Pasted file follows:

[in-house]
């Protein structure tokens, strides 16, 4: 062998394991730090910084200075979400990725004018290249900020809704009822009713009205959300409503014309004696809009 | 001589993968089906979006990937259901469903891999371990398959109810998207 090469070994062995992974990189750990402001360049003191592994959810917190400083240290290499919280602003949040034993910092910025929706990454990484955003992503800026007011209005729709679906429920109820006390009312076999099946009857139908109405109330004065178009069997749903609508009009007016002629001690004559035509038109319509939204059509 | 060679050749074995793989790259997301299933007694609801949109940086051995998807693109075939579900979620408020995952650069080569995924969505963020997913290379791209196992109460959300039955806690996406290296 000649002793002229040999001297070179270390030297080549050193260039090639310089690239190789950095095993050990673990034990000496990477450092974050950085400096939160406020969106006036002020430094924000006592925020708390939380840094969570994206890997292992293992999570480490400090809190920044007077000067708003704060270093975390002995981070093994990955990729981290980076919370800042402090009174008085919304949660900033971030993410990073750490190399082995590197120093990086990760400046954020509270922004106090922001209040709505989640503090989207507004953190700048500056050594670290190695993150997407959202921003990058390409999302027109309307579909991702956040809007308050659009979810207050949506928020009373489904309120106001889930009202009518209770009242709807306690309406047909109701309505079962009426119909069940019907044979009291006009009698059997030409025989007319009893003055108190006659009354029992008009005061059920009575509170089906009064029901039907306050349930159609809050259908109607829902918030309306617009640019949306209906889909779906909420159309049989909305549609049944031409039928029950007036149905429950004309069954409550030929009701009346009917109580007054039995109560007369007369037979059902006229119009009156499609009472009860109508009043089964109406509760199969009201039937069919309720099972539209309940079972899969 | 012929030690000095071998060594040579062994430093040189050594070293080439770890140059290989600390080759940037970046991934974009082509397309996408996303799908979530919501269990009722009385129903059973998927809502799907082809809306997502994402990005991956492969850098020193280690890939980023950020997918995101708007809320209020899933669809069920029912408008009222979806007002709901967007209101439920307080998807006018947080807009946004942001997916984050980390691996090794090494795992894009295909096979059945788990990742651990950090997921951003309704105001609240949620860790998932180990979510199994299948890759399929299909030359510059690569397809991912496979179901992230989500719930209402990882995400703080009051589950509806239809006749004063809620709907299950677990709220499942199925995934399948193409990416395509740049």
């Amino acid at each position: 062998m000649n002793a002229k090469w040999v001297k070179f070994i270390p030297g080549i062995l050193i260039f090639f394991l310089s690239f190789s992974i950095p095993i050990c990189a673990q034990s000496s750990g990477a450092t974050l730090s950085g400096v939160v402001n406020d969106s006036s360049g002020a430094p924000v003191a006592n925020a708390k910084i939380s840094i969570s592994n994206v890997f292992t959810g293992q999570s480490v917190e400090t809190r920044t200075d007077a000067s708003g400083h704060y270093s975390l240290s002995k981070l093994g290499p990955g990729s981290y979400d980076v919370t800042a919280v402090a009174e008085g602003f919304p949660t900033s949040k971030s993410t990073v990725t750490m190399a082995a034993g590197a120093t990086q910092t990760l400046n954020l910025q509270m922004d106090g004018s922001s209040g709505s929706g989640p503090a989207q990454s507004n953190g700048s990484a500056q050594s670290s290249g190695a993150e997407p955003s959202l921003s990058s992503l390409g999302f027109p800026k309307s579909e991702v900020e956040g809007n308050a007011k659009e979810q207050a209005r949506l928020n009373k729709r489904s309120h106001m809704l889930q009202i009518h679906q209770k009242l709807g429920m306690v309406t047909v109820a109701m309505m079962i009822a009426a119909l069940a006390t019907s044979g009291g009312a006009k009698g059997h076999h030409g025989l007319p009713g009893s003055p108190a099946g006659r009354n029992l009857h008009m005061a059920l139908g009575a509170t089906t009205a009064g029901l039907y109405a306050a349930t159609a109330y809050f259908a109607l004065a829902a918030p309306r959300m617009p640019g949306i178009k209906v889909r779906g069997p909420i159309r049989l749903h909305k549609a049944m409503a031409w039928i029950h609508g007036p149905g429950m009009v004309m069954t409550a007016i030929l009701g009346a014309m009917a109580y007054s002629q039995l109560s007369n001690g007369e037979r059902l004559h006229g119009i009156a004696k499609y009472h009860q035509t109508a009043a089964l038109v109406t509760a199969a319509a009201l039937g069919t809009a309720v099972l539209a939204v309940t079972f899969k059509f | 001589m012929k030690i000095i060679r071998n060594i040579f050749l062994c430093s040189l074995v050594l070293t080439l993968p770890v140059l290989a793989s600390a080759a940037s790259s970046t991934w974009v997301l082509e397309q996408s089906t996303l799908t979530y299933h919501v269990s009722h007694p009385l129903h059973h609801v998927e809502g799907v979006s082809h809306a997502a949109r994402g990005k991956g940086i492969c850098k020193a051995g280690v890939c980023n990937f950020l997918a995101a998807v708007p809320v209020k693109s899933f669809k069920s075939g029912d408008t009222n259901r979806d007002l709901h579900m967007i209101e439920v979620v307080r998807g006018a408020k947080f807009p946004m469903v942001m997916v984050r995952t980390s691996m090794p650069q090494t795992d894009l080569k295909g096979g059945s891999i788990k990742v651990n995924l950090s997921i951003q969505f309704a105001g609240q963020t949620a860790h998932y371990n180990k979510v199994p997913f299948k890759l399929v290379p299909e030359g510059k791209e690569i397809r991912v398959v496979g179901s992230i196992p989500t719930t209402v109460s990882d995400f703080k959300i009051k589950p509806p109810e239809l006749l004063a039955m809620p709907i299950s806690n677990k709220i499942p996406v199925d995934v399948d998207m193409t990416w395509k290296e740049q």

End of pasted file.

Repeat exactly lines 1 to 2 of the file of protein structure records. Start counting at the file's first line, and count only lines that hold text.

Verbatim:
[in-house]
């Protein structure tokens, strides 16, 4: 062998394991730090910084200075979400990725004018290249900020809704009822009713009205959300409503014309004696809009 | 001589993968089906979006990937259901469903891999371990398959109810998207 090469070994062995992974990189750990402001360049003191592994959810917190400083240290290499919280602003949040034993910092910025929706990454990484955003992503800026007011209005729709679906429920109820006390009312076999099946009857139908109405109330004065178009069997749903609508009009007016002629001690004559035509038109319509939204059509 | 060679050749074995793989790259997301299933007694609801949109940086051995998807693109075939579900979620408020995952650069080569995924969505963020997913290379791209196992109460959300039955806690996406290296 000649002793002229040999001297070179270390030297080549050193260039090639310089690239190789950095095993050990673990034990000496990477450092974050950085400096939160406020969106006036002020430094924000006592925020708390939380840094969570994206890997292992293992999570480490400090809190920044007077000067708003704060270093975390002995981070093994990955990729981290980076919370800042402090009174008085919304949660900033971030993410990073750490190399082995590197120093990086990760400046954020509270922004106090922001209040709505989640503090989207507004953190700048500056050594670290190695993150997407959202921003990058390409999302027109309307579909991702956040809007308050659009979810207050949506928020009373489904309120106001889930009202009518209770009242709807306690309406047909109701309505079962009426119909069940019907044979009291006009009698059997030409025989007319009893003055108190006659009354029992008009005061059920009575509170089906009064029901039907306050349930159609809050259908109607829902918030309306617009640019949306209906889909779906909420159309049989909305549609049944031409039928029950007036149905429950004309069954409550030929009701009346009917109580007054039995109560007369007369037979059902006229119009009156499609009472009860109508009043089964109406509760199969009201039937069919309720099972539209309940079972899969 | 012929030690000095071998060594040579062994430093040189050594070293080439770890140059290989600390080759940037970046991934974009082509397309996408996303799908979530919501269990009722009385129903059973998927809502799907082809809306997502994402990005991956492969850098020193280690890939980023950020997918995101708007809320209020899933669809069920029912408008009222979806007002709901967007209101439920307080998807006018947080807009946004942001997916984050980390691996090794090494795992894009295909096979059945788990990742651990950090997921951003309704105001609240949620860790998932180990979510199994299948890759399929299909030359510059690569397809991912496979179901992230989500719930209402990882995400703080009051589950509806239809006749004063809620709907299950677990709220499942199925995934399948193409990416395509740049």